The Nexus of Pop-Culture Fandom

Four Writers in the (Grind) House!

Written by: The CinCitizens

Image As everyone knows (and judging by its fourth place finish this past weekend, it's clear that EVERYONE knows!), Grindhouse is the brainchild of Quentin Tarantino and Robert Rogriguez. The idea of two auteurs collaborating on one film gave us here at CC2K an idea. If those two worthless hacks could combine forces on a film, there's no TELLING what brilliance could come from FOUR of us writing the review. Sit back, relax, and enjoy the quadruple feature.

Torturing women can affirm their strength – By Tony Lazlo

The movie Captivity hit billboards around Los Angeles with this charming triplex of images: Elisha Cuthbert in proceeding degrees of dismemberment: captivity, torture, termination. It caused a flap around town, and the movie studio had the audacity to say that they had “accidentally” posted a few score billboards and posters around town. A co-worker bemoaned this campaign, arguing that such a movie advocates misogyny.

I can’t speak for that movie, but I can say that challenging strong women is one of the chief ends of cinema. James Cameron elevated it to a high art form in Aliens and Terminator 2, and Quentin Tarantino and Robert Rodriguez put it to great effect in their double-feature, Grindhouse.

Briefly, I enjoyed both movies, though I preferred the leisurely power-woman stuntshow Death Proof, which challenged its central babes with Kurt Russell’s motivation-free misogynist monster. Tarantino’s airy movie stands in marked contrast to Rodriguez’s Planet Terror, a movie that’s terrified of boring anyone. Don’t get me wrong, I love radioactive zombies, but I more enjoyed the time Tarantino took to develop the suspense in Proof – even when his scenes drug on too long.

I want to cede the floor to another of the CC2k staff, but I’ll add this: Zoe Bell’s dazzling stunt performance on the hood of a speeding Dodge Charger dominated Tarantino’s segment. Proof was a tribute to slasher movies, but it worked more as a tribute to great car chases and realistic stunt work of the past. Tarantino obviously cast the athletic, striking kiwi Bell for her derring-do, but he wound up finding the lead for his entire enterprise.

Tarantino and Rodriguez: Just a couple of Family Guys – by Rob van Winkle

Tony makes some good points above: women take a prominent, assertive role in both features of Grindhouse. In fact, the most submissive character in Death Proof, Rose McGowan, doubles as the ass-kicking heroine in Planet Terror. Truly, our two directors, whether intentionally or not, completely modernized and updated the very old and exploitative genre that they were paying homage to.

All that is said and good, but here’s my question: for all the hero worship and accolades that are thrown on to Tarantino (oh…and Rodriguez too, I guess), aren’t they just glorified, more renowned versions of Seth MacFarlane, the creator of Family Guy and American Dad?

From where I sit, Macfarlane’s sitcoms, for all their high ratings and popular appeal, are little more than bizarre, unrealistic characters in strange situations. Now, this in itself is not a direct parallel to Tarantino, but this is: throughout every episode of every MacFarlane product, there are seemingly constant loving references to bits of pop culture minutae that he consumed as a child. Seriously, what do you remember about Family Guy after an episode ends: the plot, or the parody of the Kool-Aid Man?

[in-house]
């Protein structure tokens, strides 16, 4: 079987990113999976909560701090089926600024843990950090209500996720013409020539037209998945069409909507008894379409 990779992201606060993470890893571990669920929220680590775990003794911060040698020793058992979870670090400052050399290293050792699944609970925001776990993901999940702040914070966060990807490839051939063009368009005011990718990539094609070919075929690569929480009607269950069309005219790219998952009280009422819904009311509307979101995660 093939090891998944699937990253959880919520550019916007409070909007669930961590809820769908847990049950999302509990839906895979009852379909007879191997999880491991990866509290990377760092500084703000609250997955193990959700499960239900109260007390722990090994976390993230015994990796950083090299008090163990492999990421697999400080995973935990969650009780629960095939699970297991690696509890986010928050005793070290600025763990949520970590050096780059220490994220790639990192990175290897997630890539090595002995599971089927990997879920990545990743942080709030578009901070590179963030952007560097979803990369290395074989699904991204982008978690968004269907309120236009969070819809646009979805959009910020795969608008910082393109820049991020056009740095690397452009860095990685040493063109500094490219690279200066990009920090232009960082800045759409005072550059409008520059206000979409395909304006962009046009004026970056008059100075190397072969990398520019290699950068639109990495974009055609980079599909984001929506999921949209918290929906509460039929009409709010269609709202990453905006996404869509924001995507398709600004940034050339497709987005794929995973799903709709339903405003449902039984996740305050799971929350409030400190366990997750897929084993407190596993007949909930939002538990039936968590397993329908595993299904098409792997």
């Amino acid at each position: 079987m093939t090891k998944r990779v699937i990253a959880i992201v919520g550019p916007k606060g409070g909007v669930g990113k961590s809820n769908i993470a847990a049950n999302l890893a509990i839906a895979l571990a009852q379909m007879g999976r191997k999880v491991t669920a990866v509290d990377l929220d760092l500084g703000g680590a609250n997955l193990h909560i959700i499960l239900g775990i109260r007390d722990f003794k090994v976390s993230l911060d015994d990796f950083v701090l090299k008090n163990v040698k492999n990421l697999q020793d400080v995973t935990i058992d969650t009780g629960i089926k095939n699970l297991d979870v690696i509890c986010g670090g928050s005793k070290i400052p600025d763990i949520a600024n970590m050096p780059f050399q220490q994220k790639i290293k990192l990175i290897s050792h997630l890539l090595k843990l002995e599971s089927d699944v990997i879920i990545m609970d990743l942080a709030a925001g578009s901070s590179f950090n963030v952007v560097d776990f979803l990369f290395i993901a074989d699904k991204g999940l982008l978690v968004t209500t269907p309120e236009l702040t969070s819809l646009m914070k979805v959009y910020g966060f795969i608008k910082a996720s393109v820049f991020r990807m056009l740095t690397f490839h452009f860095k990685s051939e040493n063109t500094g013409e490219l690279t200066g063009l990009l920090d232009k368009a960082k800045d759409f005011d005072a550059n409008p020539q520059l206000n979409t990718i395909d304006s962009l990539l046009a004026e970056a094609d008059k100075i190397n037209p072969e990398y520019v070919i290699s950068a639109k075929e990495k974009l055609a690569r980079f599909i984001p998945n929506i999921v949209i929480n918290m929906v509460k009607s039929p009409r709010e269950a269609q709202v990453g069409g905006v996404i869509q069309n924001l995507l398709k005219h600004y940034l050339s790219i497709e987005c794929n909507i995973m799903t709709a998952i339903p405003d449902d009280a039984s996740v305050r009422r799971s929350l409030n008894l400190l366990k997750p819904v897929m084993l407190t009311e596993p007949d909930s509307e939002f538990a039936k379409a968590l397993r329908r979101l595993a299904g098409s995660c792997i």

Grindhouse was undeniably fun and entertaining, but I just couldn’t shake the feeling throughout the film that it was nothing more than a 3+ hour testament to shit that Robert and Quentin liked when they were younger. I know that others will disagree with me on this one, but what is the point of making an homage to an entire sub-genre of film that no one in America (except perhaps for the writers/readers of this site) has ever seen? Isn’t that a touch arrogant? And, come to think of it, stupid: if you haven’t seen the kinds of films on which this one was based, then how will you recognize the details that are thrown in to make it an homage, other than just being told by others what they are, and asked to take their word for it?

This, to me, is Tarantino’s career in a nutshell. After earning enough clout and “fuck you” money to do whatever he wants, he has time and time again just made (or, in another way, re-made) films that he saw and loved as a kid.

So in conclusion, if you love Tarantino movies, then you will see Grindhouse, you will love Grindhouse, and you will forgive all of its flaws as examples of Tarantino’s brilliance in re-creating an imperfect genre of film. You will also be horrified by my review. However, if you are merely a filmgoer, and judge movies by its merits rather than the names on the marquee, then there stands a good chance that you will be disappointed, or at least benumbed, by the film. I mean, it’s over three hours of inside jokes and references that you won’t get. At least Seth MacFarlane keeps his down to a few seconds apiece.